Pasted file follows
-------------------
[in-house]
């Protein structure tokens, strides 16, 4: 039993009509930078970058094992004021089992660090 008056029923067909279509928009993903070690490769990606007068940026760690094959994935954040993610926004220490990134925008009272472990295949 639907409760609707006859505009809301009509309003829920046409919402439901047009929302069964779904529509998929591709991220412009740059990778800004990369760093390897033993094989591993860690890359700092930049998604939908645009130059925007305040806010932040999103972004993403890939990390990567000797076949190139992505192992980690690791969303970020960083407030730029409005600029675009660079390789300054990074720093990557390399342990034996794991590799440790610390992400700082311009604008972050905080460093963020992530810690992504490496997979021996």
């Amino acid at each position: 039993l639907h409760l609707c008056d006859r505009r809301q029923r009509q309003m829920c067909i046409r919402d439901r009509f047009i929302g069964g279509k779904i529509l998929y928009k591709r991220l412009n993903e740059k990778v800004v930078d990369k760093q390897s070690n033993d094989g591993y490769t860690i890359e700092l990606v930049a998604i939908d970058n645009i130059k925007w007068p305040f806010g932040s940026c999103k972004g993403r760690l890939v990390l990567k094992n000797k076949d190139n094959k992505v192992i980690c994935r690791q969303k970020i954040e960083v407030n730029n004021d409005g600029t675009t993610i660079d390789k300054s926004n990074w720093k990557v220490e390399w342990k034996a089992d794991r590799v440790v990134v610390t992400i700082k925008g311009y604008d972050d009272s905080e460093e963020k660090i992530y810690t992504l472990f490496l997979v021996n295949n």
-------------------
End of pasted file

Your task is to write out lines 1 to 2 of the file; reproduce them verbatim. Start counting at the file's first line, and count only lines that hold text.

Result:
[in-house]
């Protein structure tokens, strides 16, 4: 039993009509930078970058094992004021089992660090 008056029923067909279509928009993903070690490769990606007068940026760690094959994935954040993610926004220490990134925008009272472990295949 639907409760609707006859505009809301009509309003829920046409919402439901047009929302069964779904529509998929591709991220412009740059990778800004990369760093390897033993094989591993860690890359700092930049998604939908645009130059925007305040806010932040999103972004993403890939990390990567000797076949190139992505192992980690690791969303970020960083407030730029409005600029675009660079390789300054990074720093990557390399342990034996794991590799440790610390992400700082311009604008972050905080460093963020992530810690992504490496997979021996």